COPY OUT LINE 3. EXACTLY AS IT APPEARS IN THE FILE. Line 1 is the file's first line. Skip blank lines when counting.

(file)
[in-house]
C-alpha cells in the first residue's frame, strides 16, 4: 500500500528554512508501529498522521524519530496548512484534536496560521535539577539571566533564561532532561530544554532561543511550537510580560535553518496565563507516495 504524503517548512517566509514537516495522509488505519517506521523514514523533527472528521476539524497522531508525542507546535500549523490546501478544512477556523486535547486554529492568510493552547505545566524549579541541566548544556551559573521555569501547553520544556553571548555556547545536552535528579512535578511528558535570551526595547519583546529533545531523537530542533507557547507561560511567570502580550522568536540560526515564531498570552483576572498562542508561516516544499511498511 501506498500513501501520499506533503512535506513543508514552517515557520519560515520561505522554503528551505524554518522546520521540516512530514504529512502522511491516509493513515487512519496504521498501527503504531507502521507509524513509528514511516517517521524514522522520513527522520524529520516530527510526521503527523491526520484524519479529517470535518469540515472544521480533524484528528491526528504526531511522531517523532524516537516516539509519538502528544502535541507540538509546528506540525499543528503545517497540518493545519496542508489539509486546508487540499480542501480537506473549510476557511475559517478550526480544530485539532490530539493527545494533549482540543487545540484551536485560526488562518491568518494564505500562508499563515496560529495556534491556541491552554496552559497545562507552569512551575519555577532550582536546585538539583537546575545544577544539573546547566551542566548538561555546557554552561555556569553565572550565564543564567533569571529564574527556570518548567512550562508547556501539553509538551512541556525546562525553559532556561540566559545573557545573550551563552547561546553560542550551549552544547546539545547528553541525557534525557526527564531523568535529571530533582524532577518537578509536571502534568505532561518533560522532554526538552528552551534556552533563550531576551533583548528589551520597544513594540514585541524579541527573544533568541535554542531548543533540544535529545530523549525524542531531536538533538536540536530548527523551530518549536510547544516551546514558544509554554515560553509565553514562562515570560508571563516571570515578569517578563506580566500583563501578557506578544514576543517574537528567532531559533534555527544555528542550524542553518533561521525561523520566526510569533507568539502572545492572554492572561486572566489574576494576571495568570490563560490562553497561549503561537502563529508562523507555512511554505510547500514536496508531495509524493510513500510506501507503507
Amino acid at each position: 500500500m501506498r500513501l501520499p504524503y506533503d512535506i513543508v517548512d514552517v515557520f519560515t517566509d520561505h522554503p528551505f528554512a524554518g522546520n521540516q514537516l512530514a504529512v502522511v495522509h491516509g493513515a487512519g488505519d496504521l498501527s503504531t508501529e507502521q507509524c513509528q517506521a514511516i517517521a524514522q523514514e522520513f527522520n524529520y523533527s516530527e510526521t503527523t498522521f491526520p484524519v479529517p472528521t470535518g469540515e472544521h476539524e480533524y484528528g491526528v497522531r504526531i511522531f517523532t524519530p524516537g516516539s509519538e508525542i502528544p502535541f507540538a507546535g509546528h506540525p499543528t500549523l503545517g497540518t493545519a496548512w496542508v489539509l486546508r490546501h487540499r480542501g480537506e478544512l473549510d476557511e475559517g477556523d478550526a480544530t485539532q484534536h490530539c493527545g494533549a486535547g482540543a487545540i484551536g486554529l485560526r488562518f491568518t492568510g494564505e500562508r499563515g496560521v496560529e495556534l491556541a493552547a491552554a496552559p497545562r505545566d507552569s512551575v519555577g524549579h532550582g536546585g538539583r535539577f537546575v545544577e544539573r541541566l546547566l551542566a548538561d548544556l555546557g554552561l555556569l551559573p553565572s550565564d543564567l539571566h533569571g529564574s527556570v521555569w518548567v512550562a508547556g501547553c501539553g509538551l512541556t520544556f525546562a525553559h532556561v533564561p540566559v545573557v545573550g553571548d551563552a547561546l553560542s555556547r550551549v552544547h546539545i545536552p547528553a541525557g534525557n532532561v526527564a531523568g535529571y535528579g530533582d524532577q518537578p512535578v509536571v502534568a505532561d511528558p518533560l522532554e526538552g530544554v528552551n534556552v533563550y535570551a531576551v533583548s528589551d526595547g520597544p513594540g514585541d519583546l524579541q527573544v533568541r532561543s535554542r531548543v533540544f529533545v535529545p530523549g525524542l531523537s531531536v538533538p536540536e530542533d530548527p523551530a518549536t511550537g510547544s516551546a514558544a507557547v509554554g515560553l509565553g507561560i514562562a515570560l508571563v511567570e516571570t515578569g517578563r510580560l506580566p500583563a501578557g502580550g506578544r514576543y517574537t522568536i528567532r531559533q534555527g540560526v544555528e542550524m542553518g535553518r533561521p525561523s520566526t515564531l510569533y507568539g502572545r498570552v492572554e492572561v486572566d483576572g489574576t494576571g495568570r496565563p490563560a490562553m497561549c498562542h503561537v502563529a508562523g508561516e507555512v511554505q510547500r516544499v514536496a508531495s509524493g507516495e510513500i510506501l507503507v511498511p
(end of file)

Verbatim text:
Amino acid at each position: 500500500m501506498r500513501l501520499p504524503y506533503d512535506i513543508v517548512d514552517v515557520f519560515t517566509d520561505h522554503p528551505f528554512a524554518g522546520n521540516q514537516l512530514a504529512v502522511v495522509h491516509g493513515a487512519g488505519d496504521l498501527s503504531t508501529e507502521q507509524c513509528q517506521a514511516i517517521a524514522q523514514e522520513f527522520n524529520y523533527s516530527e510526521t503527523t498522521f491526520p484524519v479529517p472528521t470535518g469540515e472544521h476539524e480533524y484528528g491526528v497522531r504526531i511522531f517523532t524519530p524516537g516516539s509519538e508525542i502528544p502535541f507540538a507546535g509546528h506540525p499543528t500549523l503545517g497540518t493545519a496548512w496542508v489539509l486546508r490546501h487540499r480542501g480537506e478544512l473549510d476557511e475559517g477556523d478550526a480544530t485539532q484534536h490530539c493527545g494533549a486535547g482540543a487545540i484551536g486554529l485560526r488562518f491568518t492568510g494564505e500562508r499563515g496560521v496560529e495556534l491556541a493552547a491552554a496552559p497545562r505545566d507552569s512551575v519555577g524549579h532550582g536546585g538539583r535539577f537546575v545544577e544539573r541541566l546547566l551542566a548538561d548544556l555546557g554552561l555556569l551559573p553565572s550565564d543564567l539571566h533569571g529564574s527556570v521555569w518548567v512550562a508547556g501547553c501539553g509538551l512541556t520544556f525546562a525553559h532556561v533564561p540566559v545573557v545573550g553571548d551563552a547561546l553560542s555556547r550551549v552544547h546539545i545536552p547528553a541525557g534525557n532532561v526527564a531523568g535529571y535528579g530533582d524532577q518537578p512535578v509536571v502534568a505532561d511528558p518533560l522532554e526538552g530544554v528552551n534556552v533563550y535570551a531576551v533583548s528589551d526595547g520597544p513594540g514585541d519583546l524579541q527573544v533568541r532561543s535554542r531548543v533540544f529533545v535529545p530523549g525524542l531523537s531531536v538533538p536540536e530542533d530548527p523551530a518549536t511550537g510547544s516551546a514558544a507557547v509554554g515560553l509565553g507561560i514562562a515570560l508571563v511567570e516571570t515578569g517578563r510580560l506580566p500583563a501578557g502580550g506578544r514576543y517574537t522568536i528567532r531559533q534555527g540560526v544555528e542550524m542553518g535553518r533561521p525561523s520566526t515564531l510569533y507568539g502572545r498570552v492572554e492572561v486572566d483576572g489574576t494576571g495568570r496565563p490563560a490562553m497561549c498562542h503561537v502563529a508562523g508561516e507555512v511554505q510547500r516544499v514536496a508531495s509524493g507516495e510513500i510506501l507503507v511498511p